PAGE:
How Should a Childhood Optic Nerve Glioma Be Worked Up?
An 8-year-old boy presents with vision of 20/40 right eye (OD) and 20/20 left eye (OS). He has a right relative afferent pupillary defect (RAPD) and a pale optic nerve OD. The left fundus is normal. Magnetic resonance imaging (MRI) findings are consistent with a right optic nerve glioma. How should this patient be evaluated?
Let us be frank. There are no treatments with demonstrated effectiveness in curing optic gliomas or preventing the vision loss that may be associated with them. Thus, the main management decision is determining if and when the various unproven and in some cases even somewhat “experimental” therapy should be started. This decision depends on understanding the prognosis for untreated optic nerve gliomas, which in turn, depends on the age of the patient and whether or not he or she is afflicted with neurofibromatosis type 1 (NF-1).
In general, patients with NF-1 have a better visual prognosis and their optic nerve gliomas rarely cause progressive vision loss beyond the age of 12. An assessment of afflicted children for café-au-lait spots, Lisch nodules, and family history of possible NF-1 is essential. Genotyping is rarely necessary but is available and should be discussed with a geneticist. You should be more reluctant to pull the treatment trigger on a patient with NF-1, since the untreated prognosis is relatively good, and since there is a theoretical risk of inducing tumors elsewhere in patients with a mutation of a growth control gene. This is of particular concern if your oncologist is considering radiation therapy.
Regardless of whether or not the afflicted patient has NF-1, I believe that no treatment should be started without documented progression of vision loss or hypothalamic dysfunction. The fact that the patient presents with diminished vision is not sufficient. The diminished vision may have been stable for years, even for life. It is also not sufficient for a single decrement in visual acuity from one exam to the next to be considered progressive vision loss. Many patients have fluctuating vision or full recovery of vision regardless of whether or not the tumor is changing in size on the MRI scan. Consequently, there should be some documentation of progressive vision loss over at least 2 to 3 examinations and the vision loss should be approaching the threshold for a change in functional significance (eg, losing reading ability or independent mobility).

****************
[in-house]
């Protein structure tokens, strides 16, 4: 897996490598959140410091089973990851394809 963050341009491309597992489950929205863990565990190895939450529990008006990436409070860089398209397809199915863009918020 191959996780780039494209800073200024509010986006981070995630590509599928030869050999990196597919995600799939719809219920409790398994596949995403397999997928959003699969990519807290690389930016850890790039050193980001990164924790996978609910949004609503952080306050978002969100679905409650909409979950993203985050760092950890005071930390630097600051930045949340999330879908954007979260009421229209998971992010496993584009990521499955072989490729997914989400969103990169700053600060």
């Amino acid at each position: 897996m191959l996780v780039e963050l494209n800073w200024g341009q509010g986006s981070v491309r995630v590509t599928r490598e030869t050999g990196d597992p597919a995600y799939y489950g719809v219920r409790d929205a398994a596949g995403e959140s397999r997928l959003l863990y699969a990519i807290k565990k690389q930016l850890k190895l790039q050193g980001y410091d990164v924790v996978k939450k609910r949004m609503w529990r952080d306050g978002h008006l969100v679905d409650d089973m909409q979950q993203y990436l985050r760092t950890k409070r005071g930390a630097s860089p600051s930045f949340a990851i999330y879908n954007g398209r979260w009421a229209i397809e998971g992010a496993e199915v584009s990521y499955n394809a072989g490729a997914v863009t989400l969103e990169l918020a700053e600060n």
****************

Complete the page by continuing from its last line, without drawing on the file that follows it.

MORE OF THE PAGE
Since your particular patient is 8 years old and literate age, you have many monitoring tools at your disposal to help in your decision as to when to refer for chemotherapy. Besides measuring best-corrected visual acuity, you can monitor visual fields. This is best done with Goldmann perimetry, since it is more reliable than automated perimetry at this age and since the examiner can focus on those areas of known field loss before the patient’s attention is lost. You should also consider monitoring color vision. I would not base treatment decisions on color vision, but an isolated drop in color vision would cause me to increase the examination frequency. Finally, baseline optic disc photos and/or optical coherence tomography should be obtained and repeated for confirmation if there is suspicion of worsening optic atrophy.